In about 1993 or so, I actually met someone who had a couple of cloudbusters. Let’s call him “Norman.” Norman lived in a quaint subdivision not far away from me. A friend of mine, a chiropractor, wanted me to meet him, since he knew both of us were interested in biodynamics and alternative farming (you can read about some of these things in the book Secrets of the Soil by Peter Thompson and Christopher Bird). Norman’s yard looked like something from a sci-fi novel. He let everything grow, planted every inch of it with vegetables, fruits, beneficial plants, and had even devised a creek that surrounded his property—replete with frogs and other wildlife. This in the middle of a neighborhood characterized by ugly landscaping and ChemLawn services! I don’t think he exactly got on with the neighbors. Norman’s garden boasted some amazing results—his tomatoes and carrots were impressive with their rich colors and tastes, and he even devised a gazebo within which he planted figs. I visited him few times to share ideas—though he was far more knowledgeable than I was. I learned a lot from him.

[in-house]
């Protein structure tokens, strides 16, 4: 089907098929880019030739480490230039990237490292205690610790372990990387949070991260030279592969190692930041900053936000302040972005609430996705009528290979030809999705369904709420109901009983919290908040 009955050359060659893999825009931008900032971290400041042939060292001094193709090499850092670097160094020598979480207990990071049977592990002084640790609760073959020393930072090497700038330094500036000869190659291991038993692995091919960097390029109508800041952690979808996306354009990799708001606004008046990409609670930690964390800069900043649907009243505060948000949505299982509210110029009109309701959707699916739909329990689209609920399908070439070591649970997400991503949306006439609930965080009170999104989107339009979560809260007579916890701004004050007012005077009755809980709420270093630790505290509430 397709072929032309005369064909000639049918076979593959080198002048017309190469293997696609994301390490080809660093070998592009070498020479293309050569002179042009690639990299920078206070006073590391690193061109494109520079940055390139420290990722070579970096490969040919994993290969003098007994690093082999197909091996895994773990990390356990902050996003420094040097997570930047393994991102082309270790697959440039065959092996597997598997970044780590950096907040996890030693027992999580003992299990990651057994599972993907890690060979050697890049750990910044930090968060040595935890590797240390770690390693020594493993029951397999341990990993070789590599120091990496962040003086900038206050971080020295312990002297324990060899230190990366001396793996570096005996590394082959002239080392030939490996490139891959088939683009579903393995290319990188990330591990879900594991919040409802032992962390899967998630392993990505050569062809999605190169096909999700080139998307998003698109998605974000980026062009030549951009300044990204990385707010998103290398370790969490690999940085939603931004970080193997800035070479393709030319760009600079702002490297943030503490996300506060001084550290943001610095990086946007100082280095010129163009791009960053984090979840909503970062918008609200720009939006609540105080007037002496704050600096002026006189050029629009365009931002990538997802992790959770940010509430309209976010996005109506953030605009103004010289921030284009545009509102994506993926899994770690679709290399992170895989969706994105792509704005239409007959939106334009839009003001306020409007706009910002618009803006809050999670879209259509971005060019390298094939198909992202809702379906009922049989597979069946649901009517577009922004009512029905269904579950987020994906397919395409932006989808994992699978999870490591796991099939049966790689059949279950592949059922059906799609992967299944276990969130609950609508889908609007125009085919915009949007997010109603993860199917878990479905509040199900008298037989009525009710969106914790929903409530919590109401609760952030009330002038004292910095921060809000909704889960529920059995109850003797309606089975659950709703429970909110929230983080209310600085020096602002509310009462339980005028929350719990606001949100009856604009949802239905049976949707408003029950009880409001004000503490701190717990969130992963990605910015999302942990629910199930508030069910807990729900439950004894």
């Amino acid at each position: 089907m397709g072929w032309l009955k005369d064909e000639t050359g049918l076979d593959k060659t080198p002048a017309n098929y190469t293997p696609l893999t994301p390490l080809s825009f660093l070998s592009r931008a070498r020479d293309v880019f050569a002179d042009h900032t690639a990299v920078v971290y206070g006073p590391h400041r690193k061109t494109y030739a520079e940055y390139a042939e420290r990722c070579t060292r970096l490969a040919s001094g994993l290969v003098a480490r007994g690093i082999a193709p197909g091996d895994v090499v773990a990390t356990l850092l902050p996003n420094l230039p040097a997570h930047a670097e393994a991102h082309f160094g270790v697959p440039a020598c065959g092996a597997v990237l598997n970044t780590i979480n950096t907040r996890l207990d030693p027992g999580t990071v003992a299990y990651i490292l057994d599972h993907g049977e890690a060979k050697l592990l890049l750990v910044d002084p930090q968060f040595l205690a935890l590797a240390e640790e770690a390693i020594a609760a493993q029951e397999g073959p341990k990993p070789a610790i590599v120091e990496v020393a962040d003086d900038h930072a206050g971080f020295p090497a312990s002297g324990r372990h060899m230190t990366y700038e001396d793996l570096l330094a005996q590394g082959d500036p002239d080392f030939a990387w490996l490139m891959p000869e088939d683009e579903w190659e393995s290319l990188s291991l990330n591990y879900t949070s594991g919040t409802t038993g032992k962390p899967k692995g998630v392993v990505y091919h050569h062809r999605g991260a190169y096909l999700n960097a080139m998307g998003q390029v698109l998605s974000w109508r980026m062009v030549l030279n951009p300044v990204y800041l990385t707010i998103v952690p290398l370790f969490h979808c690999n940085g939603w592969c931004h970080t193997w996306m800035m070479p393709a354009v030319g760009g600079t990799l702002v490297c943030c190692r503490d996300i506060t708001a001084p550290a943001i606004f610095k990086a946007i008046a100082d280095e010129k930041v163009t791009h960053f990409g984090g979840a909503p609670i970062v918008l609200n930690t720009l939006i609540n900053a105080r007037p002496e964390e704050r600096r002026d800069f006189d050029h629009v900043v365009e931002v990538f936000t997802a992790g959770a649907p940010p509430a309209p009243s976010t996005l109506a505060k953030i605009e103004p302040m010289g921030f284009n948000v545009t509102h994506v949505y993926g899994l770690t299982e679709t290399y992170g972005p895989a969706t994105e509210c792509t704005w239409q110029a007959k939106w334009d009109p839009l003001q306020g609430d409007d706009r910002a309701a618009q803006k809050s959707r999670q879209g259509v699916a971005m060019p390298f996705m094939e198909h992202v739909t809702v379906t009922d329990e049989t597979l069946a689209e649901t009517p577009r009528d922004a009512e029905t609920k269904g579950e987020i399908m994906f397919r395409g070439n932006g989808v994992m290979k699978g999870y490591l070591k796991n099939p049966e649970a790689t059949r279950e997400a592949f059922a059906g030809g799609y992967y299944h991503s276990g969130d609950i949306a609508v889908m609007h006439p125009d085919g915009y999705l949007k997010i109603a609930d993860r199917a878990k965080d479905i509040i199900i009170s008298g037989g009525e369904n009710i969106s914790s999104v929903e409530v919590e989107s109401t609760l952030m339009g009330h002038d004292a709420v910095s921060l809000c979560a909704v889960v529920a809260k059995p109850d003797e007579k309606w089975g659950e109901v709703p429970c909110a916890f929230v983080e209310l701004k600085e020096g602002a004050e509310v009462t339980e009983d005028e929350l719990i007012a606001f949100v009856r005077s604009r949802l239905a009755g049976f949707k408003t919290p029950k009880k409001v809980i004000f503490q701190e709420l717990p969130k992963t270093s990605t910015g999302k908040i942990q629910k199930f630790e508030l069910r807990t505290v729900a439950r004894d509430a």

I asked Norman about his cloudbusters, and he told me that he primarily used them to “clean up the atmosphere” of pollution and other antagonistic substances. This was the first time I’d ever heard the term “chemtrail.” I found the idea kind of preposterous—why would evil geniuses, governmental or otherwise, risk poisoning their own families? Norman more or less blew-off my question. Instead, he told me some shady figures from the government stopped by his suburban abode to ask if he had a scalar weapon (I didn’t know what that was, either). He said he laughed and replied, “It’s just me and my little cloudbusters.”